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I distinctly remember seeing "Muppets Take Manhattan" in the movie theater
when I was 8 years old--following the film, I immediately demanded that my
parents purchase the soundtrack LP (yes, on vinyl!). I loved this movie
then; I love it still.
Actually, it's my favorite among the first three, classic Muppet films; "Muppet Movie" is great but overlong, while "Great Muppet Caper" is terrific, but seems a bit dated now. "Muppets Take Manhattan," on the other hand, never fails to entertain me, still makes me laugh out loud (the purse-snatching scene; Kermit in his Bert Convy 'fro), and even tugs at my heartstrings.
What's particularly nice about this adventure is that it's an affectionate love letter to Hollywood musicals of yore, without being overly parodying. The musical comedy cliches are presented in a matter-of-fact manner; just as we were expected to suspend our disbelief when Ruby Keeler went out onstage a nobody but "came back a star!", we suspend our disbelief to encompass a group of talking animals putting together a big budget Broadway musical in 2 weeks. These kind of hoary plot devices are presented straight-faced, without any self-conscious "winking" or irony.
The songs are all pretty darn terrific; the show-stopping "Together Again" finale is as good as any contemporary musical number of the last 20 years or so, while "It's Time for Saying Goodbye" always puts a lump in my throat: it's sentimental without being maudlin. The finale, "He/She Makes Me Happy" goes from being sweet to comically over-the-top in less than 3 minutes, and it's a joy.
The expected parade of cameos work well within the structure, without being intrusive. My particular favorites are Liza Minnelli's (the whole Sardi's scene is wonderful), Linda Lavin's (another terrific comedy moment: "YOU are Mr. Enrico Tortellini of Passaic, New Jersey!"), and Joan Rivers' (another gem). The Muppet performers are their usual, endearing selves: lovable, warm, likable. The "love triangle" between Kermit, Piggy and the human Jenny plays surprisingly well, and Piggy's jealous reactions are hysterical.
These days, "family entertainment" usually means disgustingly white-washed pap that anyone over 10 or 11 would find either sedating or inane. (Disney's live action "101 Dalmations" and its sequel spring to mind.) The Muppet movies proved that a G-rated film could be intelligent, witty, funny and entertaining for all ages. It's a formula that has yet to be improved upon, and "The Muppets Take Manhattan" just might be the best example of it.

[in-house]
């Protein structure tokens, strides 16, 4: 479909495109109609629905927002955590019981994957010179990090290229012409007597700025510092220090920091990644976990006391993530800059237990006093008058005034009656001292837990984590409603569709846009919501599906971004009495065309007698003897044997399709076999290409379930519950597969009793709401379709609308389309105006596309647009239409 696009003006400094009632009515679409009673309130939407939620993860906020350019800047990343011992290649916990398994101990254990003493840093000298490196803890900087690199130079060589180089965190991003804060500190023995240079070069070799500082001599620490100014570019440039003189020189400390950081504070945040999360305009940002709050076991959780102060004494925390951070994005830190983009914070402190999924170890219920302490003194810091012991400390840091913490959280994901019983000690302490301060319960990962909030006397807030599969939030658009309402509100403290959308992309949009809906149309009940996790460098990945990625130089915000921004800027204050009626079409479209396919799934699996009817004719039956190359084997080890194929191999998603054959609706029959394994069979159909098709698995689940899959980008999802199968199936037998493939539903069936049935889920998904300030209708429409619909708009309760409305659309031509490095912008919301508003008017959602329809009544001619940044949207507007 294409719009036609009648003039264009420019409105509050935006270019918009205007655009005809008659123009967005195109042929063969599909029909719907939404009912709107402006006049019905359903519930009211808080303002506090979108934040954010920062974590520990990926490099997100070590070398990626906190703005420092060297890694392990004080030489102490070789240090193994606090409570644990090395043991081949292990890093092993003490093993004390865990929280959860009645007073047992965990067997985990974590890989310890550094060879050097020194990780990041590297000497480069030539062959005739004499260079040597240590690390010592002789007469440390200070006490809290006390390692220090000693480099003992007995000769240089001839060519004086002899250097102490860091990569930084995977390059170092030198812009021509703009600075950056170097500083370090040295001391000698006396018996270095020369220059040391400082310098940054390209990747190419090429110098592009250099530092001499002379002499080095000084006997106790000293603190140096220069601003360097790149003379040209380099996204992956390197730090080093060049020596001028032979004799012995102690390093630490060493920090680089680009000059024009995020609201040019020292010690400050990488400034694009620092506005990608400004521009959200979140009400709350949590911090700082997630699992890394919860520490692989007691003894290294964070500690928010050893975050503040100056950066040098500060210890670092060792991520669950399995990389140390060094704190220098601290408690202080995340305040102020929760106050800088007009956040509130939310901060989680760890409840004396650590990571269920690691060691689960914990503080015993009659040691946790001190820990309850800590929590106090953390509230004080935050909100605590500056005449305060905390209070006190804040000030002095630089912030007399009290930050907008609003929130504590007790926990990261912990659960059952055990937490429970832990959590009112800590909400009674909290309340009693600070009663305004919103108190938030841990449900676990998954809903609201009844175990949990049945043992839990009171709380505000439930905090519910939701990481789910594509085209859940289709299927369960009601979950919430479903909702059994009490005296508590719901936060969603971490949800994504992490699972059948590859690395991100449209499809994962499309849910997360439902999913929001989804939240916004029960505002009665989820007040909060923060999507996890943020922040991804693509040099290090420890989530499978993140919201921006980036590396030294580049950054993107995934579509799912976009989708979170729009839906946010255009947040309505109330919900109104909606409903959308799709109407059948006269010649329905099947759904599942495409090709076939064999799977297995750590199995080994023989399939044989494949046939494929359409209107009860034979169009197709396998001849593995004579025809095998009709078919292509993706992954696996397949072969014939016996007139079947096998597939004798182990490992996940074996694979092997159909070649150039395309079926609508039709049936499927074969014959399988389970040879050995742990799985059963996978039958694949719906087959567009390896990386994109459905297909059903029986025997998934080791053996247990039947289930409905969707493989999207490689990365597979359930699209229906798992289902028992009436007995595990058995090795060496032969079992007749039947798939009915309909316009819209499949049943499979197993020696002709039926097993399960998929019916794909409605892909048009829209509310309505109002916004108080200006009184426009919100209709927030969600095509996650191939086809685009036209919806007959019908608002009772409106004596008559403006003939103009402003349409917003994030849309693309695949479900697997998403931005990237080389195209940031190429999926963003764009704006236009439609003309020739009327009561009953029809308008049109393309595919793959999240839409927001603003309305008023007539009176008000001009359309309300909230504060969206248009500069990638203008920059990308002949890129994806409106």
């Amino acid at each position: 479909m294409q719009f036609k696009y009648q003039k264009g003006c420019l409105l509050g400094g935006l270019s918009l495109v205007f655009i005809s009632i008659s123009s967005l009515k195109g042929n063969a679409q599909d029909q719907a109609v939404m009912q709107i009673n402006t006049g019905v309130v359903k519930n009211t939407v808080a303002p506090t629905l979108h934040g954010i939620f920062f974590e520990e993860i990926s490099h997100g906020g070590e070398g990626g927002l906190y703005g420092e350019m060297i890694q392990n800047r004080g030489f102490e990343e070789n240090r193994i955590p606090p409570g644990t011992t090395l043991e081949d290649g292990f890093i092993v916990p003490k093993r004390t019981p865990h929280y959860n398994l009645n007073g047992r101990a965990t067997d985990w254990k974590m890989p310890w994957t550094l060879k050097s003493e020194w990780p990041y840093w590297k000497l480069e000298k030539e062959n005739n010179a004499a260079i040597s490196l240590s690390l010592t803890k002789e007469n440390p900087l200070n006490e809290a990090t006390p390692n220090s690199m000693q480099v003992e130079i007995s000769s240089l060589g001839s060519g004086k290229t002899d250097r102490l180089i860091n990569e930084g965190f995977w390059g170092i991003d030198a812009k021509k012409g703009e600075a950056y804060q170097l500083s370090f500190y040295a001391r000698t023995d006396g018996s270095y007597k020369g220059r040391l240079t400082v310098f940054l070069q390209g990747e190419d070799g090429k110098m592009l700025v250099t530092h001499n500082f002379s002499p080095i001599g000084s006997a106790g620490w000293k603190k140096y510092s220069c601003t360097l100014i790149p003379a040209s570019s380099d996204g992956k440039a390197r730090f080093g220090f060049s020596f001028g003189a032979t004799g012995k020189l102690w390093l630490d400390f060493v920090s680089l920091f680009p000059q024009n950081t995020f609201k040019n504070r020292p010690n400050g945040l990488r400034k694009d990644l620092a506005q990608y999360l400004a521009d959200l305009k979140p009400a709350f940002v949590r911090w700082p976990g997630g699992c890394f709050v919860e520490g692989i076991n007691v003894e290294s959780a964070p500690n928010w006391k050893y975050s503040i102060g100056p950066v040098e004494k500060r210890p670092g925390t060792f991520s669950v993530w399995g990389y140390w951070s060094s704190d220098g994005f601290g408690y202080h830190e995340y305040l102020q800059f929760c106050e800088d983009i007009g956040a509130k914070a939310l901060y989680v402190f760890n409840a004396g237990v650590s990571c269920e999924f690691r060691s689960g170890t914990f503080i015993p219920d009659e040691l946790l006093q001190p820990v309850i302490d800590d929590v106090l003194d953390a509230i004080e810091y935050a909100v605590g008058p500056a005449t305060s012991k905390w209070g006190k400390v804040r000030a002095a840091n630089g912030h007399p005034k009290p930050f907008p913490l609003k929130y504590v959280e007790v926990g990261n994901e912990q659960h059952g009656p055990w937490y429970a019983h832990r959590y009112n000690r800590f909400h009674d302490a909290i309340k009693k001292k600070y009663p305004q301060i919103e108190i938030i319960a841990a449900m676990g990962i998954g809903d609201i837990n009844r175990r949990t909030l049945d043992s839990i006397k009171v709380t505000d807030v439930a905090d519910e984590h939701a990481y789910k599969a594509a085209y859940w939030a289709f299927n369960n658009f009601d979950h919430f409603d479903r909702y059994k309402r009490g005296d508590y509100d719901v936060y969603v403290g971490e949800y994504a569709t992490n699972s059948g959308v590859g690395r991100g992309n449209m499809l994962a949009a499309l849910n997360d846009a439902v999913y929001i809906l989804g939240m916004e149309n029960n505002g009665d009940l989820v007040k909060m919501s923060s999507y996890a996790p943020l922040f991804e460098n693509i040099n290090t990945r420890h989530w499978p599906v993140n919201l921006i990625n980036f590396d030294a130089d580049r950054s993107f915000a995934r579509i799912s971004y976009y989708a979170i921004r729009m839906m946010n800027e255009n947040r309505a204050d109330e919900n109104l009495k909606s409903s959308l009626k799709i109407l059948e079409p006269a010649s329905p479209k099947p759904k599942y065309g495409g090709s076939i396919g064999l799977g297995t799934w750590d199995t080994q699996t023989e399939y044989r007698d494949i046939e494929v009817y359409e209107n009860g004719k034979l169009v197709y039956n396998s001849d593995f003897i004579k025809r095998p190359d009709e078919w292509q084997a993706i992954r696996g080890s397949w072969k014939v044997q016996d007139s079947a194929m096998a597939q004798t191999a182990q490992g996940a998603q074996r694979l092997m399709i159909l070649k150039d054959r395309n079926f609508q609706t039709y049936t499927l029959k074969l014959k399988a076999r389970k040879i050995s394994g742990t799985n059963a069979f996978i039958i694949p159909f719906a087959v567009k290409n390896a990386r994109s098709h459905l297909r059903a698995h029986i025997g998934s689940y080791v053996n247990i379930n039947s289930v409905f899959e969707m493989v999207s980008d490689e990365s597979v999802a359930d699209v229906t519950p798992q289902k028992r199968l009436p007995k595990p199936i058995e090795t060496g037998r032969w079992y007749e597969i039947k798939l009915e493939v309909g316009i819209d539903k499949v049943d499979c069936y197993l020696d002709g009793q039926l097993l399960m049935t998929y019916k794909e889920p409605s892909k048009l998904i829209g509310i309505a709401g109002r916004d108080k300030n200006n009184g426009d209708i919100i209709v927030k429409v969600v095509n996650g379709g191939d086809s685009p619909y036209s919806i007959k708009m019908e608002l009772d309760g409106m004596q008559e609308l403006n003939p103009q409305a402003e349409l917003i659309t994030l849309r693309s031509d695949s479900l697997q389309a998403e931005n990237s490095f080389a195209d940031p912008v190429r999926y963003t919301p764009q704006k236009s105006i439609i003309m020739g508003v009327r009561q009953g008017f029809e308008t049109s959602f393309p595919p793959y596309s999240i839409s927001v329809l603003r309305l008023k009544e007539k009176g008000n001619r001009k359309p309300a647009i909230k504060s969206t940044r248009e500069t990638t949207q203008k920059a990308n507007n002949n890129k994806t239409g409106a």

Throughout this film, you might think this film is just for kids. Well,
it is mainly pointed towards them, but it's also well-rounded enough
with the jokes pointed also at the adults in the audience. This time
around, the Muppet gang try to get on Broadway, with the dire straits
keeping them from getting it produced, leading them to splitting up.
But Kermit won't stop, and his determination keeps things moving along
until after getting the deal together he gets hit by a car and sent
It's a send-up, in part, of those old starring vehicles from the 40s with musicals actually as the topic of a musical, only here there's the usual lot of zaniness and wonderful moments thrown into a pot of hysterically funny moments (Lou Zealand's boomerang fish; Gonzo's water-stunt display, the whisper campaign, among many others), but also with a lot of heart too. The Muppet writers aren't shy of the conventions, on the contrary, they embrace them to the point where it's almost refreshing to see such a 'lets put on a show' story where through thick and think the characters will meet their dream.
While not as totally original in scope as the Muppet Movie, it's got many catchy and memorable songs, excellent locations all over Manhattan, and even some intonations of inter-species dating (and marriage)! Cameos include Liza Minneli ("a frog?"), Elliot Gould (as the cop), Brooke Shields (propositioned by a rat), Edward I. Koch, Gregory Hines and Joan Rivers. So get ready to sing-along, or just have a lot of big laughs and romantic (yes romantic) times with one of the best Muppet movies.
This is my least-favorite of the three Muppet movies of the Henson
There just isn't enough Muppets. Most of the gang leaves during
very beginning and it's all about Kermit, Piggy and Rizzo.
characters, yes, but without the whole wacky ensemble it's just not
same. That, and the film is kind of just reinforcing what happened
the original Muppet movie, only replacing Hollywood with
Don't get me wrong, it's an enjoyable movie, but it's not grade 'A' muppet material.
*** This review may contain spoilers ***
When I first saw this film in the 1980's, I was in my middle teenage
years and somewhat reluctant to see this since I considered myself
grown up and out of the "Sesame Street/Muppets" age. I honestly don't
remember if I liked it at the time or not. However, somewhere in
college I watched this film again, and it wound up going (and staying)
into my personal Best Films Ever collection.
This film is LOADED with humor that goes far above and beyond what one would have expected from the Muppets. I mean, obviously the Muppets always have appealed to adults and children because there's humor geared towards both generations. But come on...Janice is accidentally overheard telling someone "I don't take my clothes off for anyone, even if it IS artistic"...there's a joke from a father to a son that if the son in love with Kermit the Frog then the father doesn't want to hear it...Gonzo saves a chicken with mouth-to-mouth resuscitation (sp?) and afterwards says "I think we're engaged now"...these and plenty of other moments in the film had me rolling. Add to that very smart dialogue, very smart New York/Broadway "wink wink" humor, the usual large amount of celebrity cameos and some really enjoyable songs that don't border on "kid-level cheesy" whatsoever...this film is a masterpiece! I don't throw "10"'s out on a regular basis...but this one deserves it. Over 20 years later, this film totally holds up, perhaps even more so. The Muppets never were and never will be again, as funny and smart and just plain brilliant as this film was and is. ---Q